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Friday, April 2, 2010

Blood Levels of Vitamin D Do Not Predict Insulin Secretion or Sensitivity in People with Metabolic Syndrome

Page Changed: Helpful Supplements for Diabetes

A study of 446 European subjects diagnosed with metabolic syndrome found no relationship between blood concentrations of vitamin D and insulin secretion or sensitivity. In this group 20% had vitamin D levels over 30 ng/ml (75 nmol/L). This may suggest that the low vitamin D levels seen in people with diabetes are a result, not a cause of their blood sugar disorder.

Serum Vitamin D Concentration Does Not Predict Insulin Action or Secretion in European Subjects With the Metabolic Syndrome. Hanne L. Gulseth et al. Diabetes Care April 2010 vol. 33 no. 4 923-925. doi: 10.2337/dc09-1692

1 comment:

TedHutchinson said...

Irrespective of the argument does raising Vitamin D directly improve insulin resistance or not we are all aware that
Cardiovascular disease (CVD) is the leading cause of morbidity and mortality in patients with type 2 diabetes mellitus (T2DM). In type 2 diabetics, the prevalence of vitamin D deficiency is 20% higher than in non-diabetics, and low vitamin D levels nearly double the relative risk of developing CVD compared to diabetic patients with normal vitamin D levels. see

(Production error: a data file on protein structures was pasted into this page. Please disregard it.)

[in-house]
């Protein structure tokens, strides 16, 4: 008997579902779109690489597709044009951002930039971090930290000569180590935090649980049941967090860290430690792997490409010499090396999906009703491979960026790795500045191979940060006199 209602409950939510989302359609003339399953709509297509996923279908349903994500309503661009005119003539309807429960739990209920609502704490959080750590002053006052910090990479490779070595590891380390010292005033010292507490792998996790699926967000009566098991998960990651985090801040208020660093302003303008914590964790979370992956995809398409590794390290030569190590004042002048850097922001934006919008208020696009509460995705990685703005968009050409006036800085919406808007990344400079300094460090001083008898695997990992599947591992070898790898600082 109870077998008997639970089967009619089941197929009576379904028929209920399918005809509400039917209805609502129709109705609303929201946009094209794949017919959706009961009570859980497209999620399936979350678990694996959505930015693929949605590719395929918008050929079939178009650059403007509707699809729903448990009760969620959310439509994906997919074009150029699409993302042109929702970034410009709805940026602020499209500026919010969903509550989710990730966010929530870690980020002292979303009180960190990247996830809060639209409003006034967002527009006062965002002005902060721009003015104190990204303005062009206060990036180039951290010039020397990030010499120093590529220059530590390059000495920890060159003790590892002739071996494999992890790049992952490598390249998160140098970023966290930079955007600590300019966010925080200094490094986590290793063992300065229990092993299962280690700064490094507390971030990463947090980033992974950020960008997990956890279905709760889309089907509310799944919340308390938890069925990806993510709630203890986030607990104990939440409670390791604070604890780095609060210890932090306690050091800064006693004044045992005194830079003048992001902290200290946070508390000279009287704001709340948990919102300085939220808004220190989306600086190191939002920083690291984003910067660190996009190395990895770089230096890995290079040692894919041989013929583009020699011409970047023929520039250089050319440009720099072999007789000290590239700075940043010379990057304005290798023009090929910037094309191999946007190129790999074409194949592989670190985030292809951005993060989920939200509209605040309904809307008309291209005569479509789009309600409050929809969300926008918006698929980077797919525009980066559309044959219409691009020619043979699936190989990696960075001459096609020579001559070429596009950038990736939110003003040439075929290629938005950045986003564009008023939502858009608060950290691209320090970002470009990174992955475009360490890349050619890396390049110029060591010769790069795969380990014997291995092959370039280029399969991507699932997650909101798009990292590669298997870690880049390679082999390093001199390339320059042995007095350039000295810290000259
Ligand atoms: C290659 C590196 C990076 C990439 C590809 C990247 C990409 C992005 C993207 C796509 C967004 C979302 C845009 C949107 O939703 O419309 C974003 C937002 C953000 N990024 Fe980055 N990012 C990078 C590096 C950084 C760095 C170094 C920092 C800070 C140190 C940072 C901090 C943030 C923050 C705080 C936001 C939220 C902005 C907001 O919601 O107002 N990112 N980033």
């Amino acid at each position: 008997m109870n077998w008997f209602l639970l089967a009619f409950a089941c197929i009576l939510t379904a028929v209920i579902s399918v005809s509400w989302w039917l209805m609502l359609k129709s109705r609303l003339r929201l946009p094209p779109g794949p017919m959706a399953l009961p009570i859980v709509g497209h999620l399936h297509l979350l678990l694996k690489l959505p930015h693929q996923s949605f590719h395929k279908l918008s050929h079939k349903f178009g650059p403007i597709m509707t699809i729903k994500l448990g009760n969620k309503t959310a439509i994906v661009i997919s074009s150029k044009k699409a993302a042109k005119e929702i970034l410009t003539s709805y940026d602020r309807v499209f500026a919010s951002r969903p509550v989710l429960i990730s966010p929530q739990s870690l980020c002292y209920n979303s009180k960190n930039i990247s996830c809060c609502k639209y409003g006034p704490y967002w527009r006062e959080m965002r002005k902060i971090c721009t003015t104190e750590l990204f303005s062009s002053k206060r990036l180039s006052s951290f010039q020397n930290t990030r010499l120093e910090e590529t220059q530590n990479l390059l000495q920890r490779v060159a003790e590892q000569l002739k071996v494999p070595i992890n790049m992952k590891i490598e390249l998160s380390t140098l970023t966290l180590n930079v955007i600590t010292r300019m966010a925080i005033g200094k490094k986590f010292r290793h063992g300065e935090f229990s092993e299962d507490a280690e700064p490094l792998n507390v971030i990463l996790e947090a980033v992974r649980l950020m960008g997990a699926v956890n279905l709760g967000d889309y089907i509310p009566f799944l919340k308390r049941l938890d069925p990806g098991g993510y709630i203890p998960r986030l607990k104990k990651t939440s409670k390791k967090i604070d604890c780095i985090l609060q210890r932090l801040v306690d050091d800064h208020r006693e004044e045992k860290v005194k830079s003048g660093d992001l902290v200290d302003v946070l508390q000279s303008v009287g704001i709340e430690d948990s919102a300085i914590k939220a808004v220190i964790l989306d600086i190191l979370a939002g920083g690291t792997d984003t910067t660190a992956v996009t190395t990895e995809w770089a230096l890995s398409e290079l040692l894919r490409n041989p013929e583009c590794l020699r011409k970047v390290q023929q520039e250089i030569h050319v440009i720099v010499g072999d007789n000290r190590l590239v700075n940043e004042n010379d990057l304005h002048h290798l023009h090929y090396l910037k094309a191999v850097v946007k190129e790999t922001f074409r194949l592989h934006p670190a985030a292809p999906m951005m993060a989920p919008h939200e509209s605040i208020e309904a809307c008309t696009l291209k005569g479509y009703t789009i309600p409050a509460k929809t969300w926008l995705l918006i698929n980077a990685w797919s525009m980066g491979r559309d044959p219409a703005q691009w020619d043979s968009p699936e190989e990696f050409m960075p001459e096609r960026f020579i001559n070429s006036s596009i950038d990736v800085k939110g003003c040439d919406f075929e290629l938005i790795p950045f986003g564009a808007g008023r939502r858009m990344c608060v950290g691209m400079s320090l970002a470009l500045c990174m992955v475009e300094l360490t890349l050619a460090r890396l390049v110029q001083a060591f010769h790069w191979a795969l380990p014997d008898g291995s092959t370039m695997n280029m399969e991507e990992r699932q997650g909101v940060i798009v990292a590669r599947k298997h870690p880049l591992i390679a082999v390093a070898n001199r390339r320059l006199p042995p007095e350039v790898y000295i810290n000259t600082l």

Vitamin D regulates macrophage cholesterol metabolism in diabetes
vitamin D influences multiple known mechanisms responsible for the increased vascular inflammation seen in diabetic patients: it improves peripheral insulin action, suppresses the renin–angiotensin system, decreases systemic inflammatory mediators of vascular disease and imbues immune cells with anti-inflammatory properties....This study reveals a novel mechanistic link between vitamin D deficiency in diabetic-derived macrophages and foam cell formation, a critical step in the development of atherosclerosis.

Humans only store Vitamin D after our daily needs for the vitamin have been met in full. It's only above 40ng/ml 100nmol/l that we are able to measure Vitamin D stored in tissue cells and because of individual variability in response to vitamin D, either from supplements or from sunlight, it's only when 25(OH)D levels are above 50ng/ml that we can be sure everyone not only has met their daily needs but also has a reserve supply of stored D3 to cope with any crisis.
Only when researchers use EFFECTIVE amounts of D3 (in the region of 1000iu/daily/d3 per 25lbs weight for each individual participant in the trial) for long enough to attain and maintain levels over 50ng/ml 125nmol/l will we begin to see the evidence mount up.